JEFF JOHNSTON/ Special to Bullet News
NIAGARA – A new border-crossing fee being proposed by the U.S. Department of Homeland Security is running into opposition from politicans on both sides of the Niagara River.
Homeland Security has commissioned a study on the benefits a “land border crossing fee,” which has been factored into the agency’s budget for 2014.
While few details are known, the new fee would apparently be charged in addition to existing bridge and border tolls.
Niagara Falls, Ont. Mayor Jim Diodati thinks the fee is “not very well thought out”.
“Canada is the United States’ largest trade partner in the world,” says Diodati. “In other words, we’re their best customer. In a sense what they’re doing is asking us Canadians to subsidize” their security operations
Niagara Falls, NY., Mayor Paul Dyster agreed with Diodati’s opinion.
“I can’t image, whatever the result of the survey, it could convince me that this is a good idea,” says Dyster. “Our economies are so interwoven that the damage it would do would outweigh the benefit.”
Critics of the fee say that it will put constraints on trade, tourism and American-Canadian relations.
“Our goal should be to make the border seamless like it used to be,” says Diodati. “That’s all it was, a long time ago. Often times you didn’t need ID to cross.”
Canada and the United States have the world’s longest demilitarized border and the two countries trade with each other more than any others. More than $1 million in trade crosses the border every minute. However, the 9/11 terrorist attacks changed the political landscape of the Canada-U.S. Border.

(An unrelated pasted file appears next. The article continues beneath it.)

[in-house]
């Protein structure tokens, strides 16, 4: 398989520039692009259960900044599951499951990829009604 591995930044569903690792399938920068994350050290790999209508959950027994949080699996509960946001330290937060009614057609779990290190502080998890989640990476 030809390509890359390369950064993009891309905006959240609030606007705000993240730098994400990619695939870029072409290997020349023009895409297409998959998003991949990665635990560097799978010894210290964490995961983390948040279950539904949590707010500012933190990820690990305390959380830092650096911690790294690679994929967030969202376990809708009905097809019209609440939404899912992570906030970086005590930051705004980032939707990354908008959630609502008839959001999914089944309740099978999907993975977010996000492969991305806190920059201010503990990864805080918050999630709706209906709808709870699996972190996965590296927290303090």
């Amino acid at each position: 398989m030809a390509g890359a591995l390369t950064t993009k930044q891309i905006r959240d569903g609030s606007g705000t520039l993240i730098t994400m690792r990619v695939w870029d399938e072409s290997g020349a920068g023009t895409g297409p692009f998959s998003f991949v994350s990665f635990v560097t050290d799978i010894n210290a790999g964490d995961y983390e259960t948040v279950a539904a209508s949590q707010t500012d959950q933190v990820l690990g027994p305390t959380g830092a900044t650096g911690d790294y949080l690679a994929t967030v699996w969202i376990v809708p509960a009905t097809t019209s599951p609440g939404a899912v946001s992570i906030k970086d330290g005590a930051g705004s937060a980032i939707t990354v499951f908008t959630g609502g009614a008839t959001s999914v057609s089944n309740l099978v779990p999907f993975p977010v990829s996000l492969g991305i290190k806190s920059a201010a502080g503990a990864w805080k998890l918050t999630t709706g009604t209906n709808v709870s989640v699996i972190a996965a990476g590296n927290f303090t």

Border security has become more of a concern with the threat of terrorism. The last recession, which began in 2008, has encouraged governments to focus inward on their own economies rather than mending ties with others.
“It’s becoming really protectionist,” says Diodati. “Putting up an ‘iron curtain’ would not encourage commerce – it would force us to look elsewhere for trading partners.”
Diodati and Dyster reflected back on a time when Canadians and Americans often did not require any identification to cross the border.
“I appreciated their need for security, but that’s what they (terrorists) would want,” says Diodati. “They want us to isolate each other, to spend more money, to feel threatened. If we keep this up, then they win.”
Diodati and Dyster value the Canadian and American relationship and said they believe the border is an important part of the Niagara region’s identity.
“Being on the border can be a great asset, but it can also be a great liability,” says Dyster. “Having goods, people, and ideas, flowing freely across the border, that turns it into an asset. We have to find ways to make it easier for people to cross the border, not make it harder.”
Dyster said he is unsure of the likelihood of the fee being put into effect, but he does expect it to get some “strong opposition” from border towns such as Niagara Falls.
“When our colleagues from Washington come here, they often leave shaking their heads and we find we have more in common with our Canadian partners,” says Dyster.